Every day, people in countries around the world bet on the upcoming U.S. presidential election.
But not in casinos in the United States.
Westgate sportsbook vice president Jay Kornegay would like to change that. The approval process won’t be easy, but he envisions a world in which people can bet on the race between Republican President Donald Trump and presumptive Democratic challenger Joe Biden instead of just arguing online.
Kornegay said he has been in discussions with senior executives at the Westgate about formally making a push to bring presidential election betting to Nevada.
“We’ve talked to people around the world,” he said. “The books that offer it say it outhandles the Super Bowl 10 times over. And it makes sense. Many more people have opinions about the election than about the Super Bowl.”
Nevada sportsbooks won $18.8 million on a handle of $154.7 million in wagers on February’s Super Bowl, according to the state Gaming Control Board.
The largest obstacle to the approval of election betting is the Nevada legislature. Control Board senior research analyst Michael Lawton affirmed in an email Friday that lawmakers, not just gaming regulators, would have to approve the change.
Attempts to persuade lawmakers in recent years have failed. Then-state Sen. Greg Brower, R-Reno, said in 2014: “Frankly, I think that something as important as elections, as opposed to games, should not be the subject of wagering in our state.”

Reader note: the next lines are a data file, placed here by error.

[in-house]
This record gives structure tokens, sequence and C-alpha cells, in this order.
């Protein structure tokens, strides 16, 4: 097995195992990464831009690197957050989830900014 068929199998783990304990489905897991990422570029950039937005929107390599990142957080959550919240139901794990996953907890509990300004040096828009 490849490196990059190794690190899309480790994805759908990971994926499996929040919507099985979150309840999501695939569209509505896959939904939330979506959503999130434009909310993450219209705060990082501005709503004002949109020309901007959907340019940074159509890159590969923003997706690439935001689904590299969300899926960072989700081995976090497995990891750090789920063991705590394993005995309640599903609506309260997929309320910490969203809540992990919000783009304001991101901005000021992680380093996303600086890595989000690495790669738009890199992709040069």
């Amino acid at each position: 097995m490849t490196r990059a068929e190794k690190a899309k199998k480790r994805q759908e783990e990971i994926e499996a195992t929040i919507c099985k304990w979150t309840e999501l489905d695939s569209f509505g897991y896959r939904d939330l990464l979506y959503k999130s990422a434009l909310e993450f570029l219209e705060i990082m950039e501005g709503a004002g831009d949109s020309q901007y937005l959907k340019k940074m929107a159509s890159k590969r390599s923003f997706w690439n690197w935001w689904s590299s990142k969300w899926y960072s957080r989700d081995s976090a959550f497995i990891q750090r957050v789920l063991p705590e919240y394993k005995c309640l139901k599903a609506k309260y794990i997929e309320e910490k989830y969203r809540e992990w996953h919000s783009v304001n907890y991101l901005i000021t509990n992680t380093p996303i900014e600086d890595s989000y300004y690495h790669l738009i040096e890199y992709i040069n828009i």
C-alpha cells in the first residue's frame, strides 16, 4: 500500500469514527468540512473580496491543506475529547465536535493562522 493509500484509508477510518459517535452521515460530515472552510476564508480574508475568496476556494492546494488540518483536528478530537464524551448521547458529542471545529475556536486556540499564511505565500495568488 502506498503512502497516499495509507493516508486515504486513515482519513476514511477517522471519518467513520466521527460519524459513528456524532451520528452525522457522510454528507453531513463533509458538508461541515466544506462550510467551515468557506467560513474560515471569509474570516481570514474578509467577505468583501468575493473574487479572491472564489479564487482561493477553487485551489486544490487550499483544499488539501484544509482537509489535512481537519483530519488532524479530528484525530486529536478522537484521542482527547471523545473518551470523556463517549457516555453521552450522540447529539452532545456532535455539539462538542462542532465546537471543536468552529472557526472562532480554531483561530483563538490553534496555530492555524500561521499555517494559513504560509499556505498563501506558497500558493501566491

Kornegay said he believes the climate has changed. He said the concern he has heard most was that betting might influence the election, but he pointed out that polls and betting odds about the race are already widely available.
“The times have evolved,” he said. “… I don’t think it’s a factor any longer.”
Kornegay’s fellow bookmakers said they would welcome the chance to take bets on the presidential election.
William Hill sportsbook director Nick Bogdanovich acknowledged the legislative hurdles, but said that “if you could flip a switch (and have election betting), it would be great.”
“2016 was a bookmaker’s dream,” he said, referring to Trump’s victory as a heavy betting underdog over Hillary Clinton.
Circa Sports sportsbook manager Chris Bennett said he would “certainly be eager” to take bets on the election if Circa executives approved.
“Gaming has to be receptive to approving new gaming options,” he said, given the dearth of sporting events amid the coronavirus pandemic.
The response to the pandemic has certainly increased urgency among sportsbooks to find new options, but that concern was temporarily shelved after casinos shut down to help stem the rate of infection, Kornegay said.
The discussions about pushing for election betting happened between the time when most major sporting events were canceled or postponed and when the casinos shut down, he said.
The Westgate is not even operating its mobile app amid the shutdown.
“When everything changed, it’s not a top priority (anymore),” he said. “Maybe when things settle down, we’ll look at it. … We all understand that we have other things to deal with. We’re looking at the greater good.”
Meanwhile, in other jurisdictions, betting on the election continues. The Democrats were listed as -115 favorites over the Republicans (-105) to win the presidential election at the offshore sportsbook 5dimes on Saturday.
The Westgate sportsbook team also wants to explore allowing remote sign-ups for mobile accounts, vice president Jay Kornegay said.
Patrons are currently required to sign up for mobile accounts in person at sportsbooks before wagering on their phones.
So under this proposal, could a visitor check into a Strip hotel, then sign up for a Westgate mobile account and bet there without ever leaving his hotel room?
“That’s a perfect thought,” Kornegay said. “I like that.”